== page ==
Sunday, February 24, 2019

Exodus 34 and II Corinthians 3: The Reasons for Veils

What is the purpose of a veil? Is it to conceal? Is it to reveal in part? Is it to protect? Is it to hint? The story of the veil worn by Moses is told in Exodus (34:29-35) and then is referenced by Paul in II Corinthians 3:12-4:2. Over the course of those two texts, the veil is examined in a variety of ways.

Exodus reports that Moses wore a veil because the splendor of God reflected in Moses' face alarmed the people. Moses removed the veil when he went in to speak with God, so the veil does not screen Moses from God. Moses went before God bare-faced. The veil eases the relationship between Moses and the people. As did Moses, the veil stands between the people and God's glory.

In II Corinthians Paul appropriates Moses' veil as a recurring image in discussing the relationship between Jewish law, Jesus, and Christian understanding. He reinterprets Moses' veil as something that conceals a dying light. Certainly the law had a glory when it was given, but that glory, Paul asserts, like the law itself, is not the last word. It fades in the presence of a greater light. Paul goes on to announce Jesus as glory even greater, and also given by God. Jesus removes the veil from between the people and God's glory (notice that the veil is now worn by the people rather than Moses), allowing them to see God's undiminishing glory in Jesus.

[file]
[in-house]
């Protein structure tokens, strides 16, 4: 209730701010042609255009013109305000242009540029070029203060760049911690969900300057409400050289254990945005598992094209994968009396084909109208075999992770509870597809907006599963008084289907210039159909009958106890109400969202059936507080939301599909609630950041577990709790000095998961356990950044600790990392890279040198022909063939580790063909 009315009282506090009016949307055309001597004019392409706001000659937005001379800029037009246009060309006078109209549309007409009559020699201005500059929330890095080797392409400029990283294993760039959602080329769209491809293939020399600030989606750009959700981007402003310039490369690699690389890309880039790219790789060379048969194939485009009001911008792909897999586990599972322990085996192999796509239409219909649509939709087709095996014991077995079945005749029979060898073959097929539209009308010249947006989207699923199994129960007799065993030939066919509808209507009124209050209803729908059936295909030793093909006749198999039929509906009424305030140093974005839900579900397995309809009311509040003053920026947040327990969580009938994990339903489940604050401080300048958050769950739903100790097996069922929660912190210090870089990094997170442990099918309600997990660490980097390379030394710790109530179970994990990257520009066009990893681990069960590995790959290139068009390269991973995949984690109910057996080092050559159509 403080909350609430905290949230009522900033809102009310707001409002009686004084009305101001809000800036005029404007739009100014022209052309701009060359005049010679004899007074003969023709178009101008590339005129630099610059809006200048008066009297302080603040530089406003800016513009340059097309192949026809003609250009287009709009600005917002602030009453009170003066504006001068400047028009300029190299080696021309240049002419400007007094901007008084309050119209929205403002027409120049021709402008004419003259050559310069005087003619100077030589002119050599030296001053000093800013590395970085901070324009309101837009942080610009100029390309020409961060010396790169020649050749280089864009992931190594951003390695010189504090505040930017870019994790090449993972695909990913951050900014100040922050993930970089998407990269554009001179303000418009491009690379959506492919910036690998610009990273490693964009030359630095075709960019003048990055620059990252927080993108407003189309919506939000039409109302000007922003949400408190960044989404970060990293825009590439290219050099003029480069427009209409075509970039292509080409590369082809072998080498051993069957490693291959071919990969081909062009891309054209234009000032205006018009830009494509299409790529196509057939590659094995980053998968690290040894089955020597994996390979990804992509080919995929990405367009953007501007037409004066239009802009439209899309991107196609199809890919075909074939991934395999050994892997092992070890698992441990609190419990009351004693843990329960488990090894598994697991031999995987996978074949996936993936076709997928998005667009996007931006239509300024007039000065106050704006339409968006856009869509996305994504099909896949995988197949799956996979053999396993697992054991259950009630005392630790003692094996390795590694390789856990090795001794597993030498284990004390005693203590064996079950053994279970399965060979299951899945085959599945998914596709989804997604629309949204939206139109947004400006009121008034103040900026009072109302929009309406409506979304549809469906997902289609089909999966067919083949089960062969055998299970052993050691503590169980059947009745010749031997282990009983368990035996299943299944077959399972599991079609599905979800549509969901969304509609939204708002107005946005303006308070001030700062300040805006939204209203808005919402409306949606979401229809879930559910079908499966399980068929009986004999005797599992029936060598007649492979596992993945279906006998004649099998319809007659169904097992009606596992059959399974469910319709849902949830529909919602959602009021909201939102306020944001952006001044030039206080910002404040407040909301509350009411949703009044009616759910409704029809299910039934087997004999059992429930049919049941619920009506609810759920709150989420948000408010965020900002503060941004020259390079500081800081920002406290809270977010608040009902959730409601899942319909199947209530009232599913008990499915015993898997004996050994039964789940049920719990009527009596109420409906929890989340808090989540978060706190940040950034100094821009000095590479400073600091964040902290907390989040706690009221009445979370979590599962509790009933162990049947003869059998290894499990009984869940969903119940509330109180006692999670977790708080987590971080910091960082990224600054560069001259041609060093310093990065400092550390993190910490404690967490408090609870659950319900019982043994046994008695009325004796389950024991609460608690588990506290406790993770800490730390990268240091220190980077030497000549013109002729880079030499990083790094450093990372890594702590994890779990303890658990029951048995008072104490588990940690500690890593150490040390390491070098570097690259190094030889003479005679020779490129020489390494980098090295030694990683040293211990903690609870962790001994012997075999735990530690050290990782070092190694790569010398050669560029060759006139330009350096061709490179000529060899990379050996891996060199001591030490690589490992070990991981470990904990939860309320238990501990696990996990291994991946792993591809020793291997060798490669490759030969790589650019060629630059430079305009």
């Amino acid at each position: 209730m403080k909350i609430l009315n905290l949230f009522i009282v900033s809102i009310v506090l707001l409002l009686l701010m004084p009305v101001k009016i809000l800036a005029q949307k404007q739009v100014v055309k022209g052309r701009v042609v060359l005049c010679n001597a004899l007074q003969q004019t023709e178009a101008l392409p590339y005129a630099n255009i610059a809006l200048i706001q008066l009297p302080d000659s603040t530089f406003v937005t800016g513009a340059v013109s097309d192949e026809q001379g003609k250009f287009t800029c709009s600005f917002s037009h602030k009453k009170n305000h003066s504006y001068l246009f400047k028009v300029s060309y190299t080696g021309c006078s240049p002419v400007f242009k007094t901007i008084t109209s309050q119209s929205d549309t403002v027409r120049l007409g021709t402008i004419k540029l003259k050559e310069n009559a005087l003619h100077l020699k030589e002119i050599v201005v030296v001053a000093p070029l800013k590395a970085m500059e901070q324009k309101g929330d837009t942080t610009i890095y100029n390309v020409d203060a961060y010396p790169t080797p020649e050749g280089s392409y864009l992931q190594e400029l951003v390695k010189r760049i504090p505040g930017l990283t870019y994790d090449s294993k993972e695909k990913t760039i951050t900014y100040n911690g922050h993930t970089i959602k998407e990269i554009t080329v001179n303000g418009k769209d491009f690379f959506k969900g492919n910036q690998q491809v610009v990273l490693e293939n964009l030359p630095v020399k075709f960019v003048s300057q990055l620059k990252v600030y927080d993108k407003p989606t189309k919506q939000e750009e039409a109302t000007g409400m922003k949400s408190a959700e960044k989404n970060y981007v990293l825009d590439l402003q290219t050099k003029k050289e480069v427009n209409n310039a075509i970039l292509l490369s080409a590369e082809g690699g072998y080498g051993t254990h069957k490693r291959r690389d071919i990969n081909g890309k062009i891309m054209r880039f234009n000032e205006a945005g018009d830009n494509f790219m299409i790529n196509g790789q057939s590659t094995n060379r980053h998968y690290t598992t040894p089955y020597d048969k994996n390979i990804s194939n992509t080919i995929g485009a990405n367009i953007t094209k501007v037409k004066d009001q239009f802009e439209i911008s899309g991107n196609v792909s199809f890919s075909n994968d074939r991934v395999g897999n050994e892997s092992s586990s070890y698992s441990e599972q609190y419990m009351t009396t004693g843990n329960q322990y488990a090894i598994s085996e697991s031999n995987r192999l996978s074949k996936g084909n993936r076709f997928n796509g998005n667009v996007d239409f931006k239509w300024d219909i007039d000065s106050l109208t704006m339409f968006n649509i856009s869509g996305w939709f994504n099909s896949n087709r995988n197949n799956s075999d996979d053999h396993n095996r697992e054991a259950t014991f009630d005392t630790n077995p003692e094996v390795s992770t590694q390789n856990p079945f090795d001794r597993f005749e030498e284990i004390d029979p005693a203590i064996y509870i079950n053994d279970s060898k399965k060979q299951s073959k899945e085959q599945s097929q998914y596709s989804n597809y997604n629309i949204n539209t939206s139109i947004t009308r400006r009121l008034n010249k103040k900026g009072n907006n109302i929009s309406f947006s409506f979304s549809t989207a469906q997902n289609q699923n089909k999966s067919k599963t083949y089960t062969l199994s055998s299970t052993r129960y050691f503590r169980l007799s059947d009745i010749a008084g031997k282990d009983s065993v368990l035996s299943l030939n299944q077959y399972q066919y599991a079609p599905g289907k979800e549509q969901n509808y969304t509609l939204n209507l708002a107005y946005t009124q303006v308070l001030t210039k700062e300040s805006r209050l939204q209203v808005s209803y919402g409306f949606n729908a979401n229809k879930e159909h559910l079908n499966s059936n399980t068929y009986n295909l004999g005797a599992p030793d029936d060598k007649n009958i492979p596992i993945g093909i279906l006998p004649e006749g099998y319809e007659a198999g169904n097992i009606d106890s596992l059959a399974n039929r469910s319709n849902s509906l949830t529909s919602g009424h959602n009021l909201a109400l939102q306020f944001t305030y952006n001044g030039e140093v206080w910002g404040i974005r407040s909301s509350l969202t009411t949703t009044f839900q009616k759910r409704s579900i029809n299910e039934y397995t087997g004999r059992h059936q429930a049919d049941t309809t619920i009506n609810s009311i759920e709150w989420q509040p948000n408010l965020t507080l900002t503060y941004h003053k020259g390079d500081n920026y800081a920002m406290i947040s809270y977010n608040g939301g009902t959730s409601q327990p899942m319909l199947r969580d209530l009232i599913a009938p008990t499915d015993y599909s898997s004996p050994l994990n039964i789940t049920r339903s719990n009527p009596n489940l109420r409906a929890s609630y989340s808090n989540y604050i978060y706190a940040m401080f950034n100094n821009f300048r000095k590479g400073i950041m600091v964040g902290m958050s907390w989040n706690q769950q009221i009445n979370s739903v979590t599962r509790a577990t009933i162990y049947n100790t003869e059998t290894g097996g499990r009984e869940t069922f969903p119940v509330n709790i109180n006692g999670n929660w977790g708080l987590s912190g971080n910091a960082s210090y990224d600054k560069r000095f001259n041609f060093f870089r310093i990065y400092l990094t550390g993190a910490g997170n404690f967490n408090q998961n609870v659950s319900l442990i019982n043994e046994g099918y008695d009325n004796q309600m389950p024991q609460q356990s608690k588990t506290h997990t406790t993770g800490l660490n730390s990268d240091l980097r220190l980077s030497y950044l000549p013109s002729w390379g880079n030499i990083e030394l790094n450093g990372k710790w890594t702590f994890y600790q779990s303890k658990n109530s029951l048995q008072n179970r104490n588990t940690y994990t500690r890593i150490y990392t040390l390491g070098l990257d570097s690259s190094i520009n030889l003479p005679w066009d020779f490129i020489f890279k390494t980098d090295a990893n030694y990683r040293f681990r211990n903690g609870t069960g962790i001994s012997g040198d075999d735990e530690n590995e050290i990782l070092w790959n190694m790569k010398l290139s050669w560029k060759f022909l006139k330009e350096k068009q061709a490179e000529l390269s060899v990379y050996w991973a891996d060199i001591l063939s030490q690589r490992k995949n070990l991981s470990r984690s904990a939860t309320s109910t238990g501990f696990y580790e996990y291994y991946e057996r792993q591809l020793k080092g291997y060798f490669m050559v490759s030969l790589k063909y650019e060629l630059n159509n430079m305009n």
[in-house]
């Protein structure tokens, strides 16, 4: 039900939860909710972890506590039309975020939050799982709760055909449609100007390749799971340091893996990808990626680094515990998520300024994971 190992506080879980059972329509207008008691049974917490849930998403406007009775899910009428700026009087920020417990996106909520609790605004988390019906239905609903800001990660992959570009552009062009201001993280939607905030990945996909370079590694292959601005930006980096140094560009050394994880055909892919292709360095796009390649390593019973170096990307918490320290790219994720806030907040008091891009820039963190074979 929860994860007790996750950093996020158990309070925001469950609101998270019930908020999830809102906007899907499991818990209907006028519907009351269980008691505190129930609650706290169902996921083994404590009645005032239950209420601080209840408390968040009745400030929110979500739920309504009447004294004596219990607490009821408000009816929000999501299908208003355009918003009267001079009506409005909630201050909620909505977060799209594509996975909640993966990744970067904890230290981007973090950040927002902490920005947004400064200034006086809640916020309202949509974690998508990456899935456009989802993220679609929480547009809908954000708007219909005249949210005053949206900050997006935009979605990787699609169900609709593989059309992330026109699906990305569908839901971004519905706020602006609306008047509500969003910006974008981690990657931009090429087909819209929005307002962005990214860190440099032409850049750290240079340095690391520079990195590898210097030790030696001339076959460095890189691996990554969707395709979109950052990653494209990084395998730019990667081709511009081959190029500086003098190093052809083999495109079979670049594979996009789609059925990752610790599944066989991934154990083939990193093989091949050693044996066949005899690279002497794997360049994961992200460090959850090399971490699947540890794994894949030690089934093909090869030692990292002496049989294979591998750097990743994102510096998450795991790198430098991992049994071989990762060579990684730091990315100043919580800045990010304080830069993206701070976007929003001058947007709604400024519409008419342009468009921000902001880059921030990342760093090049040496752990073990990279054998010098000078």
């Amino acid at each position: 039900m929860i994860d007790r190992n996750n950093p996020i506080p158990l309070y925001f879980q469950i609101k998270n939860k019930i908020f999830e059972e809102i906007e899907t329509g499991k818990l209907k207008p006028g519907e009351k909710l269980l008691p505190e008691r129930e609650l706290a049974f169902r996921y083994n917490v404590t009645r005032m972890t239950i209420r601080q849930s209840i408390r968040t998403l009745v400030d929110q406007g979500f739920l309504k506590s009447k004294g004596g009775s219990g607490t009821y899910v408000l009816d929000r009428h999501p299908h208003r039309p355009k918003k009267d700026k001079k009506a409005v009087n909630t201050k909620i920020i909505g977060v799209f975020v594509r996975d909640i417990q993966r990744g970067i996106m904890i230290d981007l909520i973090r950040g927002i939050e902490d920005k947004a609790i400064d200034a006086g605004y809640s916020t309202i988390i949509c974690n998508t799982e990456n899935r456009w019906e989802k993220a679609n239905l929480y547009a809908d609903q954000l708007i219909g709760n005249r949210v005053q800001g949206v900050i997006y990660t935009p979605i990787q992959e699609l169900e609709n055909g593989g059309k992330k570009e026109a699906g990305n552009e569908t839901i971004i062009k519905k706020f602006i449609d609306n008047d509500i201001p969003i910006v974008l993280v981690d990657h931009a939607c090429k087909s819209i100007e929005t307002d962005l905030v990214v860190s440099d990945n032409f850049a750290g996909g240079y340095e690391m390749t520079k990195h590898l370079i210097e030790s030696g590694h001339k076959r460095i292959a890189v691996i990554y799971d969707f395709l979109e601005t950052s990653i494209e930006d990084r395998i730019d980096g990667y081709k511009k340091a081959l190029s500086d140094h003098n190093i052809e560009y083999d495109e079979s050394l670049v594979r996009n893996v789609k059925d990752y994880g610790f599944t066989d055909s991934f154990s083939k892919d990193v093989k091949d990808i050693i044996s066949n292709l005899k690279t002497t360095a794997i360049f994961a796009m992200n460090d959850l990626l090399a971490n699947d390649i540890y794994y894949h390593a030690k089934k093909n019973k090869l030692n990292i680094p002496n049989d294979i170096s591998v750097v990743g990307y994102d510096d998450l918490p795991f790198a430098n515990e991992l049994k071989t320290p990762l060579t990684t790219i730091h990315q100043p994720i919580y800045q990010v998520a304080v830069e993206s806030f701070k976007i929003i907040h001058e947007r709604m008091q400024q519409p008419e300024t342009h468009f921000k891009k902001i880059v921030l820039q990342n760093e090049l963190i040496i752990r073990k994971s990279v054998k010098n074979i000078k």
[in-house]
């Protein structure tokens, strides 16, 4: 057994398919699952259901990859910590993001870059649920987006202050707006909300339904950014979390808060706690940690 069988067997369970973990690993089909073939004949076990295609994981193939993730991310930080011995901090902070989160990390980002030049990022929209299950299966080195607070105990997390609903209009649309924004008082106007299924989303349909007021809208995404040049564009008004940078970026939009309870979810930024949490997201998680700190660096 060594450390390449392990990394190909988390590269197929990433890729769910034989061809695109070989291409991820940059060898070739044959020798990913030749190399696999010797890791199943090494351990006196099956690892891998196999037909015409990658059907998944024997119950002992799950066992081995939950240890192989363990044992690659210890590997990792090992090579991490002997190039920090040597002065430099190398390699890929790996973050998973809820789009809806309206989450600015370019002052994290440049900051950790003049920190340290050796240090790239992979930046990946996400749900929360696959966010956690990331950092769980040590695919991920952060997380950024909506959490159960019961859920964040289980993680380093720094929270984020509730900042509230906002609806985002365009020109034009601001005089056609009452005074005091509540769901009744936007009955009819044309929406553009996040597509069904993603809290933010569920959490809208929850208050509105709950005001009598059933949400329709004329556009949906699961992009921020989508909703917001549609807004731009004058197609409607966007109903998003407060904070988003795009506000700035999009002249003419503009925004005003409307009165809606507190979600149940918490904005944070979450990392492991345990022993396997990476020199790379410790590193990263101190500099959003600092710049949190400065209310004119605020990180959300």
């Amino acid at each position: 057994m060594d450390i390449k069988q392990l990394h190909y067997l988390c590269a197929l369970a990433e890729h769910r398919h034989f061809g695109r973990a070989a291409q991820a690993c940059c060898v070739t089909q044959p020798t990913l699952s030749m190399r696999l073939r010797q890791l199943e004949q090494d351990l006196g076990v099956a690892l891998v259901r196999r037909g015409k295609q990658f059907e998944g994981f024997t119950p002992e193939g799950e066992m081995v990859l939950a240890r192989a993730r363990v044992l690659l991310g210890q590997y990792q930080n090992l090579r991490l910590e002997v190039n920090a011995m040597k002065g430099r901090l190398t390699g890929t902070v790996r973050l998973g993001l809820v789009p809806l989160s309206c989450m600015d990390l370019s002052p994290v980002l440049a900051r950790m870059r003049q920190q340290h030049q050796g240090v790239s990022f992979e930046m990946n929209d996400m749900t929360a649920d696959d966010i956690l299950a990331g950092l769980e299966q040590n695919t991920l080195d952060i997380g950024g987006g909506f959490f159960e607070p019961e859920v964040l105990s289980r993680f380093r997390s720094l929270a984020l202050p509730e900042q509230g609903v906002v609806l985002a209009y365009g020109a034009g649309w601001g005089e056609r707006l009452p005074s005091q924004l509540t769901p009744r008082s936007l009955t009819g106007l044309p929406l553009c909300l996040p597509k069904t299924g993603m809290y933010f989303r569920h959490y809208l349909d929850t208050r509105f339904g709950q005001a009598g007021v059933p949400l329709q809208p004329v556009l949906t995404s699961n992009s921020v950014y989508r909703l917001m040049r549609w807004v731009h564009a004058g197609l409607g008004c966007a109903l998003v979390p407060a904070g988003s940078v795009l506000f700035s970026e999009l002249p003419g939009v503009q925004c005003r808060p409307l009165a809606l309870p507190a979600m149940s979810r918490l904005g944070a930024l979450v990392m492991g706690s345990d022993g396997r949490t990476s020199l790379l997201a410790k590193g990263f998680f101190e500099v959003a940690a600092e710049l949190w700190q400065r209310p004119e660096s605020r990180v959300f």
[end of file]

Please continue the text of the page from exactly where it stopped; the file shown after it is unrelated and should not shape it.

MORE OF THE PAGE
For Moses, the veil was a necessary addition in his relationship with God's people. For Jesus, the veil must be removed so that people can see the full glory of God. Does that make the veil about concealment? Protection? Accommodation? Hindrance?
(Left) Rafaello Monti. Veiled Lady. c. 1860. Minneapolis, MN: Minneapolis Museum of Art.
(Right) Giuseppe Sanmartino. Veiled Christ. 1753. Capella Sansevero, Naples. 
For a group of sculptors - mostly Italian, but not all - the reason for veils was none of these things. For these artists, the reason for covering a face with a veil was to demonstrate virtuoso carving. These artists crafted images of women with their faces and heads veiled. Through the skill of the carver, one could "see" through marble, a decidedly non-transparent material.

Though these veiled sculptural  images are usually women, Italian artist Giuseppe Sanmartino was commissioned to create a full-length figure of Jesus Christ in death, wrapped in a transparent shroud. Through the sheer veil, the viewer sees the face of Christ, peaceful yet showing the signs of his painful death.

The veils in these sculptures don't obviously echo any of the uses described by Moses or Paul. But they may speak to a God who does not see as humans see, but who sees beyond and sees through and sees into humanity, which sometimes may seem as opaque as marble. Perhaps these sculptural images can remind us that though the people used a veil to add one degree of separation of themselves from God's glory, nothing - not even an attempt to hide our own faces - can separate us from the love (or glory) of God.

This week on Art&Faith Matters on Facebook, a veil where a face is revealed.
 For Transfiguration Sunday, click here, here, and here.

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